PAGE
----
Landscape Photography
of James L. Snyder

Winter Sunrise
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Winter Sunrise
Linhof Master Technika 2000 camera, 300mm Nikkor-M f/9 lens, Fujicolor Pro 160S film, 3 exposures, 98 megapixels
All Images ©Copyright 2010 James L. Snyder. All Rights Reserved

Winter Sunrise

Yavapai Point, Grand Canyon National Park, AZ, 12/16/2009

In the cold and dark of a winter dawn I prepared my camera by the canyon rim and waited for something beautiful to happen. My feet froze in 12 °F weather on the icy ground as I hoped to make a worthwhile photograph of the Grand Canyon. Fortunately at sunrise the sky glowed in warm colors, contrasting harmoniously with the bluish cast on the shaded stone walls and snow! In my experience the most colorful and attractive sunrises and sunsets occur in winter. We're standing on Yavapai Point (also known as Yavapi Point and O'Neill Point), which is one of the main viewing areas on the canyon's South Rim and is at an elevation of 6,840 feet above sea level. Yavapai is the Paiute word meaning "sun people" and the Yavapai are an indigenous people in Arizona. We're looking east-southeast, and Mather Point is at right with an elevation of 7,119 feet. This promontory is named in honor of American industrialist and conservationist Stephen Tyng Mather (1867-1930), the first director of the National Park Service. The purple promontory at center is Yaqui Point (or Yaki Point), elevation 7,260 feet, which we see descending into the canyon along Cedar Ridge on its way to O'Neill Butte. The Yaqui or Yoeme are indigenous people whose ancestors originated in the valley of the Río Yaqui in the Mexican state of Sonora, and the Pascua Yaqui Tribe is based in Tucson, Arizona. The distant mauve walls at far left are Hollenback Point and Lipan Point.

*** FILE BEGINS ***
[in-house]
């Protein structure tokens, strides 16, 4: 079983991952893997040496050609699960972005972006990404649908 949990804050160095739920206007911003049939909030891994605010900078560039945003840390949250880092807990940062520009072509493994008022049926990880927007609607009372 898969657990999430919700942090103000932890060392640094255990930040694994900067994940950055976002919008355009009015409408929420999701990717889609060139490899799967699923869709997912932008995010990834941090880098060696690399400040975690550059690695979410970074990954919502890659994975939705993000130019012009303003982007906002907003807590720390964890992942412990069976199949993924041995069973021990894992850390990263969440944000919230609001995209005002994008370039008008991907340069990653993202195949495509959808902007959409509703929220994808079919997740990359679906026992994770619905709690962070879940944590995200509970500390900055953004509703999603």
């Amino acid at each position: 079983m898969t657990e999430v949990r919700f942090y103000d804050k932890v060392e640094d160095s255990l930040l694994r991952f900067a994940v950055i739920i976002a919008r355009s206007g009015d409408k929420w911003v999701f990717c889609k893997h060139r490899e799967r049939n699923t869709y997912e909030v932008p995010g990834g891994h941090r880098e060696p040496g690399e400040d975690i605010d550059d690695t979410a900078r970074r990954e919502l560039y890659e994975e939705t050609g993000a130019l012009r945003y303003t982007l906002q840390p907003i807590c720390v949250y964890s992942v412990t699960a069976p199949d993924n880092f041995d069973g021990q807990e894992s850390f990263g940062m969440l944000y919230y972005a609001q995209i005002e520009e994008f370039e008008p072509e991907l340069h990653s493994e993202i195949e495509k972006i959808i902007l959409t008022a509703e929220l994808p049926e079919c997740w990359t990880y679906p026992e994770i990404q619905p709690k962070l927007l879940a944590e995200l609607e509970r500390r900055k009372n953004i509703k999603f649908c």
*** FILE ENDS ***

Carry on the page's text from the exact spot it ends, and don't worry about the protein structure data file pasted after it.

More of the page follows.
Winter Sunrise

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